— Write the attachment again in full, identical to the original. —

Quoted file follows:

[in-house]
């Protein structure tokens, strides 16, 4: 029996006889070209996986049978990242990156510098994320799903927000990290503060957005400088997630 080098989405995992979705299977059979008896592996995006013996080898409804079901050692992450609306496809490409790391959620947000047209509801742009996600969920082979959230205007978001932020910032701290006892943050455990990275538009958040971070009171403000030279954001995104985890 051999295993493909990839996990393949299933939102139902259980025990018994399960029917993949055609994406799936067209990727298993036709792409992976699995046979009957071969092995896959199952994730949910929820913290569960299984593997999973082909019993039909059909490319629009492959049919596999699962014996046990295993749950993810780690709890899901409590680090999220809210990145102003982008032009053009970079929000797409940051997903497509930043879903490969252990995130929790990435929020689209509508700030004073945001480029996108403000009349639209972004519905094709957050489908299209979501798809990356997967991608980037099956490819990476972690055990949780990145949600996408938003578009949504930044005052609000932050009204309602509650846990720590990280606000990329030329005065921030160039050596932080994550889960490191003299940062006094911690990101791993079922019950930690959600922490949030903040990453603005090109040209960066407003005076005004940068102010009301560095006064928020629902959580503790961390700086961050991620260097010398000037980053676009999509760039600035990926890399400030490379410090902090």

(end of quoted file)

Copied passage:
[in-house]
């Protein structure tokens, strides 16, 4: 029996006889070209996986049978990242990156510098994320799903927000990290503060957005400088997630 080098989405995992979705299977059979008896592996995006013996080898409804079901050692992450609306496809490409790391959620947000047209509801742009996600969920082979959230205007978001932020910032701290006892943050455990990275538009958040971070009171403000030279954001995104985890 051999295993493909990839996990393949299933939102139902259980025990018994399960029917993949055609994406799936067209990727298993036709792409992976699995046979009957071969092995896959199952994730949910929820913290569960299984593997999973082909019993039909059909490319629009492959049919596999699962014996046990295993749950993810780690709890899901409590680090999220809210990145102003982008032009053009970079929000797409940051997903497509930043879903490969252990995130929790990435929020689209509508700030004073945001480029996108403000009349639209972004519905094709957050489908299209979501798809990356997967991608980037099956490819990476972690055990949780990145949600996408938003578009949504930044005052609000932050009204309602509650846990720590990280606000990329030329005065921030160039050596932080994550889960490191003299940062006094911690990101791993079922019950930690959600922490949030903040990453603005090109040209960066407003005076005004940068102010009301560095006064928020629902959580503790961390700086961050991620260097010398000037980053676009999509760039600035990926890399400030490379410090902090």